“Oh, hello. Can I help you?” Her final word fell away in a scream as a man shoved her inside. His black coat buttoned to his chin and a black knit cap covered his head.
Jonathan’s own scream strangled in his throat.
“This the Montgomery residence?” the man barked. Three more men shoved into the foyer, all of them dressed in full black. The tallest of the bunch seized the maid by the shoulders and slammed her into the wall.
“Y-yes, sir,” she stammered.
“What’s going on here?” Uncle Henry burst in from the living room while two more assailants stepped inside. Jonathan’s sister started to wail.
One of the men drew a handgun from his belt and aimed it at Uncle Henry’s chest. “Where’s the laboratory?”
“Get out of this house,” Uncle Henry said. Jonathan had never heard him speak with such calm finesse, the laughter gone from his voice.
Jonathan’s hands trembled where he gripped the polished wood. His uncle would handle everything. Take that, bad guys.
“Well now,” the attacker drawled, “that wasn’t the answer I was looking for.”
“How about you, girl?” the man yelled at the maid. “Take us to the lab.”
As soon as the man released her, she sank to the floor, her shoulders shaking with sobs.
The man crouched in front of her to grip her chin. “What’s your name, girl?”
“You the scientist’s daughter?”
Jonathan stiffened. Uncle Henry would protect them, and if Jonathan needed to, he could leap over the railing onto the man’s back.
“N-no, sir. I’m just the maid. It’s a common name here. Rose. We have that rose festival and all. We have the famous rainbow-colored rose.”
He slapped her across the face and jerked her to her feet. “Shut up, bitch. Get us to the lab or you won’t be making no more noise.”
“You’ll release her now.” Uncle Henry lunged forward, and a crack split the air. He staggered, rasping, and dropped to his knees. Blood appeared on his chest, the circle growing, morphing into something that dripped and twisted without pattern.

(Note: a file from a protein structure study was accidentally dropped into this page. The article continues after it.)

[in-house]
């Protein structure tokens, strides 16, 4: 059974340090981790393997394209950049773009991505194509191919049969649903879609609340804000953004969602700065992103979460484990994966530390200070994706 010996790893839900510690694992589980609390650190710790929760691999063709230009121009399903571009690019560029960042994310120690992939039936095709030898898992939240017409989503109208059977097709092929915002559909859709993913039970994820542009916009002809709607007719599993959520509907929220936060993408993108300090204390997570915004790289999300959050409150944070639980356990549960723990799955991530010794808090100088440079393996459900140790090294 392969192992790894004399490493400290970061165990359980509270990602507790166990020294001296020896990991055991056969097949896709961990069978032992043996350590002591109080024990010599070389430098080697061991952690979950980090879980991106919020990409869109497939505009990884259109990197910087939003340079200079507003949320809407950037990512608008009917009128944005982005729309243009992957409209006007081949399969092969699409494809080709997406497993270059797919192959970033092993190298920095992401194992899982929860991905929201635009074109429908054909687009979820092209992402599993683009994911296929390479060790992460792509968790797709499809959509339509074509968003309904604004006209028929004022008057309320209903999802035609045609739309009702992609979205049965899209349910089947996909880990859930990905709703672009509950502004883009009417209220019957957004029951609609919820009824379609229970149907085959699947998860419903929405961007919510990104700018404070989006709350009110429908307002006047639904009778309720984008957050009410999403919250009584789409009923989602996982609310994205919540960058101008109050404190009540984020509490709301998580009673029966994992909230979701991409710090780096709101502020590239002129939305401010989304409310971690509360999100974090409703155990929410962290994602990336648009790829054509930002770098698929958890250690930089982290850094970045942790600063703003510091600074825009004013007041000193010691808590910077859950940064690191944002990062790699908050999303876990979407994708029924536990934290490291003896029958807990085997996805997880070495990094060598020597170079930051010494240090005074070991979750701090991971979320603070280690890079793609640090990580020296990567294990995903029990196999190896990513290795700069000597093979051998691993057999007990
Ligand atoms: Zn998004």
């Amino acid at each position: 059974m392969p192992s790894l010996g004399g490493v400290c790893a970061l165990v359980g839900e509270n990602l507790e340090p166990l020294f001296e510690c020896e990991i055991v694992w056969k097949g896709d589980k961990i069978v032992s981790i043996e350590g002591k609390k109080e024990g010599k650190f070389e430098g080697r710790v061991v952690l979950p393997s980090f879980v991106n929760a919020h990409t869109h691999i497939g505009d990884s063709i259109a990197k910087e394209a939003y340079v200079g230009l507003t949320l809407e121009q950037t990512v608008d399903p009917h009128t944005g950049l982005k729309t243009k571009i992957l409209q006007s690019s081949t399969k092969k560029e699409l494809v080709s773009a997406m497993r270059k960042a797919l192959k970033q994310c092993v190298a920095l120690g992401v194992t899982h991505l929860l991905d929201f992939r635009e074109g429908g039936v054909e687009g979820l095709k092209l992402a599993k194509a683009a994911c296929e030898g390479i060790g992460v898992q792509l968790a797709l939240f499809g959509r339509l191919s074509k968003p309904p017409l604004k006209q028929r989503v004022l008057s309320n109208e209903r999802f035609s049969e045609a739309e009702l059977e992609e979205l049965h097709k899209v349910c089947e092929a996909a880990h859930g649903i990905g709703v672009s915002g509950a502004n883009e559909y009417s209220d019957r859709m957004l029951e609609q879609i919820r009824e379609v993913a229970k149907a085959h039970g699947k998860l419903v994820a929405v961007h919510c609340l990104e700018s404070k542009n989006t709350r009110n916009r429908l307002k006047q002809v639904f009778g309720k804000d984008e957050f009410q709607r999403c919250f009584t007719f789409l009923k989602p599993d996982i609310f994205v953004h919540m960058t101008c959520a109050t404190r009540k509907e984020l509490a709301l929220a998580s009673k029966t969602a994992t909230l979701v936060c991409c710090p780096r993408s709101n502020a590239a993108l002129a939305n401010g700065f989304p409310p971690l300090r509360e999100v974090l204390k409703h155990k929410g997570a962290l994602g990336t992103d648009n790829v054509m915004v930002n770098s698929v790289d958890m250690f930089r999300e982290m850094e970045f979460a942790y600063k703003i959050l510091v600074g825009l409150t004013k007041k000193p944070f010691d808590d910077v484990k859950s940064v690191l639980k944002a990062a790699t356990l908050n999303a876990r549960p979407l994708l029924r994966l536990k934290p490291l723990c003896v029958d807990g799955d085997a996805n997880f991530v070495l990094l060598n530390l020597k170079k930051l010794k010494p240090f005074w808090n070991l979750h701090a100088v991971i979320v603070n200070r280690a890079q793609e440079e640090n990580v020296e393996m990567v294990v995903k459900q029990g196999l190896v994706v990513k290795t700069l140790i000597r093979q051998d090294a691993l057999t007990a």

“Mack, what was that? You shot him.” One of the men chuckled.
“No,” the maid shrieked.
Jonathan squeezed his eyes shut. Perhaps he had fallen asleep waiting for Rose to find him. It had to be a dream. Uncle Henry is fine. We’re all fine.
When he opened them, his uncle lay on the hardwood floor in a pool of red paint. Red paint. No, not paint. Blood.
The men stomped through the house toward his father’s laboratory off the kitchen, and the maid’s sobs mingled with his sister’s cries. He had to protect his sister. He’d get the pistol, grab her, and he’d run for the neighbor’s farm.
Jonathan ran for their bedroom, the door still open from when the maid folded away the tablecloths. With only the light from downstairs, he crawled to the bed and lay on his stomach to reach the box. Nothing should have invaded his perfect house, with its two chimneys and dark blue shutters, with the flower garden and those ghost sheets flapping on the line.
He pulled out the box and flipped the hook on the lid to remove the pistol. He’d seen his father polish it, but he’d never known it could be so heavy. How do I hold it?
A door slammed below him. He would have to point the gun and pull the trigger, like what the villain had done to his uncle. The bullet would save him and his sister. It would save the maid. If he found her, she could use it better.
He crept back downstairs, but the commotion came from the laboratory. Glass smashed and heavier things crashed. Another gunshot seared through the house.
Jonathan ran for the armchair where his uncle had left the toddler. “Rosamund, be quiet.” Her pale hair stood out against the seat’s green velveteen. “Please, Rosamund.”
“Well now, who’re you?”
Jonathan twisted around and did his best to aim the silver weapon at the man lounging in the doorway. He couldn’t be much older than the maid; how could someone so young do such evil? Jonathan couldn’t picture the boys at his school shooting anyone with anything more than a slingshot.
“Get out.” Jonathan’s voice squeaked.